Ehrman addresses many other points, focusing not only on the evidence for the historical Jesus, but also the tactics mythicists use to try to neutralize that evidence. The mythicist suggestion that evidence that does not fit their desired conclusion might be an interpolation Ehrman characterizes (quite charitably, in my opinion) as “scholarship of convenience,” since it is a suggestion which is often not based on any evidence in the manuscripts we have (p.133). Before concluding this all too brief summary, let me note one more point that he makes. Mythicists often see significance in Paul’s relative silence about some points they expect him to have mentioned about the historical Jesus, were he aware of one. On the one hand, Ehrman notes that other New Testament authors of epistles, as well as similar authors from the slightly later patristic period, who clearly thought Jesus had appeared in history, nonetheless have similarly sparse mention of the details of Jesus’ life, beyond the crucifixion. And so to the extent that there is a (relative) “silence” it must be explained in some other terms, because it is widespread. But perhaps more importantly, the impression that Paul is leaving things out is only based on a perspective from a later time, having read the Gospels. And so it is inconsistent to dismiss later evidence from the Gospels as late invention that is of no historical value, and at the same time to suggest that Paul’s silence about those things indicates that there was no historical Jesus. Like mythicist arguments tend to be, this one is illogical and self-contradictory. Ehrman highlights these inconsistencies, irrelevancies and shortcomings with a treatment that is both pointedly precise and yet more patient and respectful in tone than the arguments Ehrman is dealing with often deserve.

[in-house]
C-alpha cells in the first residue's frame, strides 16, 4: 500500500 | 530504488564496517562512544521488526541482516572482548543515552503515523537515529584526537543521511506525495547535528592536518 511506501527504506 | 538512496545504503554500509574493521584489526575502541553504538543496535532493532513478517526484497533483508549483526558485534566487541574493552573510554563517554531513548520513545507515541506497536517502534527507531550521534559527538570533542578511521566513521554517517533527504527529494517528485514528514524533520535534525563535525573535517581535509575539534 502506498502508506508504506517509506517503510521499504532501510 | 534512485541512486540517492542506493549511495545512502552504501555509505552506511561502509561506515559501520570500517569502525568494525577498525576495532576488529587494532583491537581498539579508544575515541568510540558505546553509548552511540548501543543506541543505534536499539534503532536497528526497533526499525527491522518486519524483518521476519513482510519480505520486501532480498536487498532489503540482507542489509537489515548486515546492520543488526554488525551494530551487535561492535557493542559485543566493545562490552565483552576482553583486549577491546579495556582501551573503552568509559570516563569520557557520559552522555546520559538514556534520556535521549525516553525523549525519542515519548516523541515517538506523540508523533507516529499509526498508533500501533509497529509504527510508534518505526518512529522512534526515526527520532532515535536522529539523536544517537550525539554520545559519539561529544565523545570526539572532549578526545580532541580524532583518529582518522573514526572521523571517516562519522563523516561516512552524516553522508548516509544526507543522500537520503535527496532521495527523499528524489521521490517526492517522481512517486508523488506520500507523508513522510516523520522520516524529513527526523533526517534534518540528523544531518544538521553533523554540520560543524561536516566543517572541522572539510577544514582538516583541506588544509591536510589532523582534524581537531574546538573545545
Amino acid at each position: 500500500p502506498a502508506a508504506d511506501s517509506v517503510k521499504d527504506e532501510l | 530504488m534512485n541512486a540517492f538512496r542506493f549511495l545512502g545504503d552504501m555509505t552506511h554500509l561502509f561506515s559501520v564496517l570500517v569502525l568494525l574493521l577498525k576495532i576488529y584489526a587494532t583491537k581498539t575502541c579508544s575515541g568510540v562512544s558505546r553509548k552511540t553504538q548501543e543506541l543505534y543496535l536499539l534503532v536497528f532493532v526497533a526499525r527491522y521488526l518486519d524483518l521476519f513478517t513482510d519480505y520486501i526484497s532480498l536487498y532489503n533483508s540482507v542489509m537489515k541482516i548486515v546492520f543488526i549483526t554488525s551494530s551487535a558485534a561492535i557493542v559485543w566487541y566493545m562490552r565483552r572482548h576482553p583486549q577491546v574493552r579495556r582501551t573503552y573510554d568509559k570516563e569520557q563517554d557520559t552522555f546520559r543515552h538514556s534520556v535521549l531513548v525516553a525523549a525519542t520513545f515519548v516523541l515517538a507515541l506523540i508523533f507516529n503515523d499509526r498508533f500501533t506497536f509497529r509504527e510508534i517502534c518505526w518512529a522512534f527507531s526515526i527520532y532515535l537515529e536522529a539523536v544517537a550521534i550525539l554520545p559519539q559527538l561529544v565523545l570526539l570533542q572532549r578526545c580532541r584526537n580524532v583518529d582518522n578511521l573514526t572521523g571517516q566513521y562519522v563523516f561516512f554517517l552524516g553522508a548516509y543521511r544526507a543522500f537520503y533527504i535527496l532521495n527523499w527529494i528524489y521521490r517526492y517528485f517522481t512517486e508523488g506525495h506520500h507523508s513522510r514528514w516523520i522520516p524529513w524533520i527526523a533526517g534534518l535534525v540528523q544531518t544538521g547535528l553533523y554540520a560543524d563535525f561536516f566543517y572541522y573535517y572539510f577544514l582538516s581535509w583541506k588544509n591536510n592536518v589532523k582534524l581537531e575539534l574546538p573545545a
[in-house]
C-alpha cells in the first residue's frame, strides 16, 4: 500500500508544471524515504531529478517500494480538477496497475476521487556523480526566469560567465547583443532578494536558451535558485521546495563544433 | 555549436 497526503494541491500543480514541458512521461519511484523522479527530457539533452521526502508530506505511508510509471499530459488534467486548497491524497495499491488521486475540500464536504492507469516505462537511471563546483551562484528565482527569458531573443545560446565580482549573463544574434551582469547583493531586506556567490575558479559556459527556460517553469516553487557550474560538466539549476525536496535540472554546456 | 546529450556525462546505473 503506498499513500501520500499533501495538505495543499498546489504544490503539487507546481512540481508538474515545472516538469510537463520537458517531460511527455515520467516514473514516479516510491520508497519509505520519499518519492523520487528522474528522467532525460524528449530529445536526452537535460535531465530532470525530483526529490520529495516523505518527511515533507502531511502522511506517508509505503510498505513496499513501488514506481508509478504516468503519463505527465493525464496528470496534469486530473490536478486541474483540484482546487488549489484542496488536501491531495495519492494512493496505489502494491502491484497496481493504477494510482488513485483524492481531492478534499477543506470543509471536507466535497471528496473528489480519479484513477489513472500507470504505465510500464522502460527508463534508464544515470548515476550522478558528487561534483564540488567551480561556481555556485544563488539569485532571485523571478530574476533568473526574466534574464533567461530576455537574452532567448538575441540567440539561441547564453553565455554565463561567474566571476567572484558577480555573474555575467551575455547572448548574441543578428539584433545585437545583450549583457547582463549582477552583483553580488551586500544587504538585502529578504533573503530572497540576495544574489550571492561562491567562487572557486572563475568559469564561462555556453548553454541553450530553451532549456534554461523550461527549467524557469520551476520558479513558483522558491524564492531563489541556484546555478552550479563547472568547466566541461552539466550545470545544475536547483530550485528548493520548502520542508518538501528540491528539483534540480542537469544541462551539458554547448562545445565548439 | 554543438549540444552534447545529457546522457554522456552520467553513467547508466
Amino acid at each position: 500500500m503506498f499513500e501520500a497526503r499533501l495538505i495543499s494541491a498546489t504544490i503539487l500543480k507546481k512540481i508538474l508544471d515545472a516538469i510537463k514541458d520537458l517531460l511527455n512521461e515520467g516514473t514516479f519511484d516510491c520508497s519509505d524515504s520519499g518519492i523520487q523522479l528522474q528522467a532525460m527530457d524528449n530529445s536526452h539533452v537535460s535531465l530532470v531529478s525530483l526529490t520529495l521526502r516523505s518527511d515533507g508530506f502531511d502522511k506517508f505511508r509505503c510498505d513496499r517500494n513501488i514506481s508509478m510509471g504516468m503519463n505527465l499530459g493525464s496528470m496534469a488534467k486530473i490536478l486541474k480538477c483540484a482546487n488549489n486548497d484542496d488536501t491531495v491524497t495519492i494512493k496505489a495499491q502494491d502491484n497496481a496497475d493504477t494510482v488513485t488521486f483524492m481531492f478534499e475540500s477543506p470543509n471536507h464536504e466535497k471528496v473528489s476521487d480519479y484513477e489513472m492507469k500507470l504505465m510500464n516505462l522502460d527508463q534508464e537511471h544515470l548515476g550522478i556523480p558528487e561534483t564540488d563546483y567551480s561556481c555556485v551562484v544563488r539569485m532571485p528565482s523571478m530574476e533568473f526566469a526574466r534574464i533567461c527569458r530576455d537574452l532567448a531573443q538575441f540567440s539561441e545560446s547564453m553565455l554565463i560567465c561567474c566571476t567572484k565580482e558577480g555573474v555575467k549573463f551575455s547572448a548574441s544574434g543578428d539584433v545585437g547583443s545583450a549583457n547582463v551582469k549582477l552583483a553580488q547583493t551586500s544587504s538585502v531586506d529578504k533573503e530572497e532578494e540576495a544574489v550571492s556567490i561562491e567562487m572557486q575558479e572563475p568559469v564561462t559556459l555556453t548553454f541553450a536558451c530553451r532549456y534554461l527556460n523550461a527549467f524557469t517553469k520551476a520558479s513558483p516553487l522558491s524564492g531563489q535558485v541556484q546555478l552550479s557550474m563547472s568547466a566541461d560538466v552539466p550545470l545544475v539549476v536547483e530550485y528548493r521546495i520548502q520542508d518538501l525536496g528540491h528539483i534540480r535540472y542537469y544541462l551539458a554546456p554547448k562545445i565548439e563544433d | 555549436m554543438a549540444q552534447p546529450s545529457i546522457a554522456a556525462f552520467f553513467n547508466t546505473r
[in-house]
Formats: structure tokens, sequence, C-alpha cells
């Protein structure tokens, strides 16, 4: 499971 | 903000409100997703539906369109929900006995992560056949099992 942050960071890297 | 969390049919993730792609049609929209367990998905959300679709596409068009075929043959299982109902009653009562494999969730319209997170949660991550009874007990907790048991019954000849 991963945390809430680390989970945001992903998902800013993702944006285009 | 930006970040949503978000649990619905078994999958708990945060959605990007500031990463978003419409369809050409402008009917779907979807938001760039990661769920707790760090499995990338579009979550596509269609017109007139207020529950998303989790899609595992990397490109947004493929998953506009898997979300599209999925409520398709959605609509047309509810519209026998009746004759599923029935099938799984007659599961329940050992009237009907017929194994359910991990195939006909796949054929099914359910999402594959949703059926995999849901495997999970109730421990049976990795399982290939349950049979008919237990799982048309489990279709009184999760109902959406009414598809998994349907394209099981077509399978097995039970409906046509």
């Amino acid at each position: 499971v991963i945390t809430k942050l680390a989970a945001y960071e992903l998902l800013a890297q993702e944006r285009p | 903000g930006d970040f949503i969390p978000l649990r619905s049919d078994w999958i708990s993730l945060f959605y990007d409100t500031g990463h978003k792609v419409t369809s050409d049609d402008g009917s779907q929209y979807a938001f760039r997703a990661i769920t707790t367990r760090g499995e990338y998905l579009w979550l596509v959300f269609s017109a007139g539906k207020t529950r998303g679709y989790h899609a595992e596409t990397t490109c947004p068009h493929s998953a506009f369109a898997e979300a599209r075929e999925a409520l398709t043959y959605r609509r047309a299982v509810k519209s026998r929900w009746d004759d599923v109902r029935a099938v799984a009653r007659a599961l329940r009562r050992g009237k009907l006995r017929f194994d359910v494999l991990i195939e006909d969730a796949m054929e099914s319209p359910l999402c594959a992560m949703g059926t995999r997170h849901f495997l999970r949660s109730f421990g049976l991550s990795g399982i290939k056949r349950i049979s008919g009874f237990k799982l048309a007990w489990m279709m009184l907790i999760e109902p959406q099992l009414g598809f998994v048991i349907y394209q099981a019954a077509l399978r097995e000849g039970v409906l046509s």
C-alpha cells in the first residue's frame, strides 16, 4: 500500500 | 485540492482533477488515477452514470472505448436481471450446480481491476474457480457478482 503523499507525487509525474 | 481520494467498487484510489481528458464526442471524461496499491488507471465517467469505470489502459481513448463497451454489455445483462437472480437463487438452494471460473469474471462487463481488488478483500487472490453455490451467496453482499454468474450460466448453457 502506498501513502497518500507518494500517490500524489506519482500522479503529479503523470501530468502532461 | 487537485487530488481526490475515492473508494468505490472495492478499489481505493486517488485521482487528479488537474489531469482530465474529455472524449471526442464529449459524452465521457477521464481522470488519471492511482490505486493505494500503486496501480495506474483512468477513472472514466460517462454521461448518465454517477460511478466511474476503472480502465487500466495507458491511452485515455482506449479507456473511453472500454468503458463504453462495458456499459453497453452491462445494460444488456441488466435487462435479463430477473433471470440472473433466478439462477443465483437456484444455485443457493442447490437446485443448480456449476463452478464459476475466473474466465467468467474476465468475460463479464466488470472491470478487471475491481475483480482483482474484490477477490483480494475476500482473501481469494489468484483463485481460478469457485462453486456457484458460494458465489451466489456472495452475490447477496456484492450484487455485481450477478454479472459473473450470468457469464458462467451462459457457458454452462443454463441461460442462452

Ehrman also addresses some of the claims of Richard Carrier, pointing out that if the term “brothers of the Lord” was used for Christians in general, that cannot be the sense in which Paul uses it in Galatians and other references to a group which is contrasted not with non-Christians but with other Christians such as Peter or the apostles. And so the meaning that fits is that Jesus’ actual family members were in view. Ehrman also points out the problems with Carrier’s attempts to appeal to earlier sources such as Daniel or the Servant Songs of Deutero-Isaiah which allegedly could have inspired the idea of a crucified Messiah (pp.167-170). But once again, Ehrman puts his finger on an irrelevancy in such mythicist arguments. If Christians turned to Scripture and found in them the basis for inventing the notion of a crucified Messiah, that still does not indicate that they invented Jesus, the person to whom they applied those texts. To claim that the use of Scripture in depicting an individual proves their ahistoricity is a blatant non sequitur which Ehrman addresses further in the second part of the book.
Ehrman’s book is incredibly rich in detail. It reflects his typical fairness, insight, and clarity. I know that many mythicists have already begun panning the book, even before reading it in at least some cases. There have been and will continue to be attempts at misrepresentation and distraction from the force of Ehrman’s points. My plea to those who hang out in circles in which mythicism is popular, and who have never investigated the issue but who might be inclined to join in that dismissal, reflects the fact that I was once a young-earth creationist. You are (as I was, back then) hearing one side of the story, one that does not represent what experts in the history of this period and the origins of this religious movement have to say. You may have been told that there is a worldwide conspiracy to suppress the truth – just as young-earth creationist are told about evolution. Please, I ask you, listen to what Ehrman, a renowned expert with relevant credentials and experience who is an agnostic with atheist leanings, has to say on this topic.
Part two of my review, focused on part two of the book, will follow later this week. Stay tuned!